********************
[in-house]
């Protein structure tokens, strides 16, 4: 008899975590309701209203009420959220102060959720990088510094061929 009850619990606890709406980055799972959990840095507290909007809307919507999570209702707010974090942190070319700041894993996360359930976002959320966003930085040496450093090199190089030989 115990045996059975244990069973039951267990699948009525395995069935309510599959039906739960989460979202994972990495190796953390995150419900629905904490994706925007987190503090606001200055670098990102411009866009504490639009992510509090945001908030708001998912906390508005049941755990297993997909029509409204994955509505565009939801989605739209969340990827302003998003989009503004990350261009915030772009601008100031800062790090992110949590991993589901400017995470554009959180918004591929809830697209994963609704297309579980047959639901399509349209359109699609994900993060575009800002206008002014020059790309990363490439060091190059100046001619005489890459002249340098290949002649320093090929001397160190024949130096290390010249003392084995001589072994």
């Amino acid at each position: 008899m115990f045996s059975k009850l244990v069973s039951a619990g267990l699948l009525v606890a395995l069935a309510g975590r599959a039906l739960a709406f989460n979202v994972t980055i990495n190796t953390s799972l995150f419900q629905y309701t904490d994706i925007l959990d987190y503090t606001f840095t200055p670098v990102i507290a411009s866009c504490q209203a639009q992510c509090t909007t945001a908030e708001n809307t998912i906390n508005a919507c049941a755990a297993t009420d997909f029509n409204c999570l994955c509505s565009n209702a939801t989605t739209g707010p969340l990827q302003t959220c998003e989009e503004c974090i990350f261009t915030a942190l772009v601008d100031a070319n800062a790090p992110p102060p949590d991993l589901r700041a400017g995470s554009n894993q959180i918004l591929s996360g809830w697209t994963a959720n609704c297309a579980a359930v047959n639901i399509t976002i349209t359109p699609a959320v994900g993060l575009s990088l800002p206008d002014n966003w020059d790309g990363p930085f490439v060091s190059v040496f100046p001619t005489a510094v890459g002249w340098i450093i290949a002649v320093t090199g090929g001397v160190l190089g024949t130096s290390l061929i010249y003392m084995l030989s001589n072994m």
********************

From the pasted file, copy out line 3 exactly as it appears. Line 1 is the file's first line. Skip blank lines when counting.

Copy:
């Amino acid at each position: 008899m115990f045996s059975k009850l244990v069973s039951a619990g267990l699948l009525v606890a395995l069935a309510g975590r599959a039906l739960a709406f989460n979202v994972t980055i990495n190796t953390s799972l995150f419900q629905y309701t904490d994706i925007l959990d987190y503090t606001f840095t200055p670098v990102i507290a411009s866009c504490q209203a639009q992510c509090t909007t945001a908030e708001n809307t998912i906390n508005a919507c049941a755990a297993t009420d997909f029509n409204c999570l994955c509505s565009n209702a939801t989605t739209g707010p969340l990827q302003t959220c998003e989009e503004c974090i990350f261009t915030a942190l772009v601008d100031a070319n800062a790090p992110p102060p949590d991993l589901r700041a400017g995470s554009n894993q959180i918004l591929s996360g809830w697209t994963a959720n609704c297309a579980a359930v047959n639901i399509t976002i349209t359109p699609a959320v994900g993060l575009s990088l800002p206008d002014n966003w020059d790309g990363p930085f490439v060091s190059v040496f100046p001619t005489a510094v890459g002249w340098i450093i290949a002649v320093t090199g090929g001397v160190l190089g024949t130096s290390l061929i010249y003392m084995l030989s001589n072994m």